wholly forgotten their ancient appellations of particular plants, and, with all my pains, I have not yet ascertained more than two hundred out of twice that number, which are named in their medical or poetical compositions. It is much to be deplored, that the illustrious VAN RHEEDE had no acquaintance with Sanscrit, which even his three Bràbmens, who composed the short preface engraved in that language, appear to have understood very imperfectly, and certainly wrote with disgraceful inaccuracy; in all his twelve volumes I recollect only Punarnavà, in which the Nágari letters are tolerably right; the Hindu words in Arabian characters are shamefully incorrect; and the Malabar, I am credibly informed, is as bad as the rest. His delineations, indeed, are in general excellent; and, though LINNÆUs himself could not extract from his written descriptions the natural character of every plant in the collection, yet we shall be able, I hope, to describe them all from the life, and to add a considerable number of new Species, if not of new genera, which RHEEDE, with all his noble exertions, could never procure. Such of our learned members, as profess medicine, will, no doubt, cheerfully aslift in these researches, either by their own observations, when they have leisure to make any, or by communications from other observers among their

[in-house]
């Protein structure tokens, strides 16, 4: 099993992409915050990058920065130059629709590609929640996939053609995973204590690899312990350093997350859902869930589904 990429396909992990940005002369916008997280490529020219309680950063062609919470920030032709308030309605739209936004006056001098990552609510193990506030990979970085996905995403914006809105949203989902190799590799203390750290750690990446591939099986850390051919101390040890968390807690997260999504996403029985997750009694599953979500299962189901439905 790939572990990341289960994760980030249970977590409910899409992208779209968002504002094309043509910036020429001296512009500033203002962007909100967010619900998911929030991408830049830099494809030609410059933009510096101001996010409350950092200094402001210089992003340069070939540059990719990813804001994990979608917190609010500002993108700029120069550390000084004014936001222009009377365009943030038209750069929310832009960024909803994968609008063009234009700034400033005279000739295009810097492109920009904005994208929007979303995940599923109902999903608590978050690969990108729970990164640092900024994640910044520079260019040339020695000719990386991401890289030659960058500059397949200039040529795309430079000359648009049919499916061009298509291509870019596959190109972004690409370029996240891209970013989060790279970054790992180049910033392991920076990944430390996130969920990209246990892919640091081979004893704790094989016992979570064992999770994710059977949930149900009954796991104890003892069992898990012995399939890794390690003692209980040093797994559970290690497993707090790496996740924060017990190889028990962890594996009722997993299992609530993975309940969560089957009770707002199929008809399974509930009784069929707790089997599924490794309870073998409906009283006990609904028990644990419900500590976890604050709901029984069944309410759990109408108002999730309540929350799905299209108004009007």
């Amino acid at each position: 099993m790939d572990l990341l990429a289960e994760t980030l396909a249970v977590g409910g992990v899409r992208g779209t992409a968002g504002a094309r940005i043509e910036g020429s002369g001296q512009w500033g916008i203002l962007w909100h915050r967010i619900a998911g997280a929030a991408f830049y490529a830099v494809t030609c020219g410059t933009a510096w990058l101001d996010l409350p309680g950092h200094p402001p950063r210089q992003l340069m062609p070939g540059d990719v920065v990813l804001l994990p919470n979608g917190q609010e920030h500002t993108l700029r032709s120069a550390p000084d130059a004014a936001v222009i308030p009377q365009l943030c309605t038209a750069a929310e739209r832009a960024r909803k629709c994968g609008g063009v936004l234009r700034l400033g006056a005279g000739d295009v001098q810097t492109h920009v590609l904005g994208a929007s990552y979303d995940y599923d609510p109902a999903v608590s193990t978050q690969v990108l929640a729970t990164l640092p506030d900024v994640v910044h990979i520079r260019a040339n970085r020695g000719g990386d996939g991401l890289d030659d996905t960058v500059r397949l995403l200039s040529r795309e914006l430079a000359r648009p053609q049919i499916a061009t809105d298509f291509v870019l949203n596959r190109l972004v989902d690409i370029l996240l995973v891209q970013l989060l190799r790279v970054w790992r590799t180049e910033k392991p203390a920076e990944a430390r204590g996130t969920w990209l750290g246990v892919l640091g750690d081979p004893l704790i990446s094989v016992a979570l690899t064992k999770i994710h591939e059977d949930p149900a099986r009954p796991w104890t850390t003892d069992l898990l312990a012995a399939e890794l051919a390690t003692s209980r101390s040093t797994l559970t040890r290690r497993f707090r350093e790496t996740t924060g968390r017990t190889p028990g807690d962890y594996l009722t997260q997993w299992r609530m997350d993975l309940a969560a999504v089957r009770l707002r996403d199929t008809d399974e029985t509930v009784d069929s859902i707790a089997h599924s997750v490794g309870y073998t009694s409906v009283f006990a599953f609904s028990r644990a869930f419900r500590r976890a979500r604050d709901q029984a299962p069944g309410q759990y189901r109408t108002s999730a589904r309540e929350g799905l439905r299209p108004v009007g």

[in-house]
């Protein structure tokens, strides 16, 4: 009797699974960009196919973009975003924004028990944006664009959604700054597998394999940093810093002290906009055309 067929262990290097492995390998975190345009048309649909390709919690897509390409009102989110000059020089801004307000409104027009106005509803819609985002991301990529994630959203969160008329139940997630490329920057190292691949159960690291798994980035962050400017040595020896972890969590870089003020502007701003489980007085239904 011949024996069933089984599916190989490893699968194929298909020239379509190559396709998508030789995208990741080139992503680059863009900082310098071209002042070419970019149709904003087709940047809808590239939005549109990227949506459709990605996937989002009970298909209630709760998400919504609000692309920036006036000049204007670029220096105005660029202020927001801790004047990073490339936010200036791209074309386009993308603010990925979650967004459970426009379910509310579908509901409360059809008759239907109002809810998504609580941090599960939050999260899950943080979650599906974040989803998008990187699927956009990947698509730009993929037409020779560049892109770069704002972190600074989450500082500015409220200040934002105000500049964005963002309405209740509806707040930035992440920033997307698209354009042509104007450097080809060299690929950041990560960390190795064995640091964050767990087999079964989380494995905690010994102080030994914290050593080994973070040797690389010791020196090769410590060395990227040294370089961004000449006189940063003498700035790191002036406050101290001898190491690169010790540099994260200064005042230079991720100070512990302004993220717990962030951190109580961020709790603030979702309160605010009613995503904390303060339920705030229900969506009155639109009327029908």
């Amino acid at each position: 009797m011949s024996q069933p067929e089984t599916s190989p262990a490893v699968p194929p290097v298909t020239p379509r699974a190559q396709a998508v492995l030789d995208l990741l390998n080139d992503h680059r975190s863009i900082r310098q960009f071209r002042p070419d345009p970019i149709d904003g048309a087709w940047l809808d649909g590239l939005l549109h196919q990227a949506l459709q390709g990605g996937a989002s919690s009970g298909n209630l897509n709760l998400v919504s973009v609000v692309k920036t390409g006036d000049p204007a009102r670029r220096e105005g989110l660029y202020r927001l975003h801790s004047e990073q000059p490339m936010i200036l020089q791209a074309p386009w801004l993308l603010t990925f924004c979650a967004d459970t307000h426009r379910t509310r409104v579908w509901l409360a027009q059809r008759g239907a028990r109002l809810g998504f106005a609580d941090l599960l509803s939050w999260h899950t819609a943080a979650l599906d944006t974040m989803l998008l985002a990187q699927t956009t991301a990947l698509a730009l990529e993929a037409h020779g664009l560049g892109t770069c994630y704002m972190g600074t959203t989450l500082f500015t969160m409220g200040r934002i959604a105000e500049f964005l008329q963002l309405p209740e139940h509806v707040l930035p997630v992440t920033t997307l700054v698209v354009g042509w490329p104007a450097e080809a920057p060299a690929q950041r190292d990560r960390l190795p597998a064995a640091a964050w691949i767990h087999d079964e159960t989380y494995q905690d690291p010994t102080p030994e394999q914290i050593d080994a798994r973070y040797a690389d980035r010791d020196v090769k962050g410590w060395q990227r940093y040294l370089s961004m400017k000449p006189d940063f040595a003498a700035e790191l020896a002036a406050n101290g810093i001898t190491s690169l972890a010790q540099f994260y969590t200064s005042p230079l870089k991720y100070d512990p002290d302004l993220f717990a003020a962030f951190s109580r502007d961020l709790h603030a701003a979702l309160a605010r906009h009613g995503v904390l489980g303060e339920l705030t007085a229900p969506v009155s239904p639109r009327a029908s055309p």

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acquaintance, who may reside in different parts of the country: and the mention of their art leads me to the various uses of natural substances, in the three kingdoms or classes to which they are generally reduced.

III. You cannot but have remarked, that almost all the sciences, as the French call them, which are distinguished by Greek names and arranged under the head of philosophy, belong for the most part to history ; such are philology, chymistry, physicks, anatomy, and even metaphysicks, when we barely relate the phenomena of the human mind; for, in all branches of knowledge, we are only historians, when we announce facts, and philosophers, only when we reason on them : the same may be confidently said of law and of medicine, the first of which belongs principally to civil, and the second chiefly to natural, history. Here, there, fore, I speak of medicine, as far only as it is grounded on experiment; and, without beļieving im plicitly what Arabs, Persians, Chinese, or Hindus may have written on the virtues of medicinal substances, we may, surely, hope to find in their writings what our own experiments may confirm or disprove, and what might never have occurred to us without such intimations.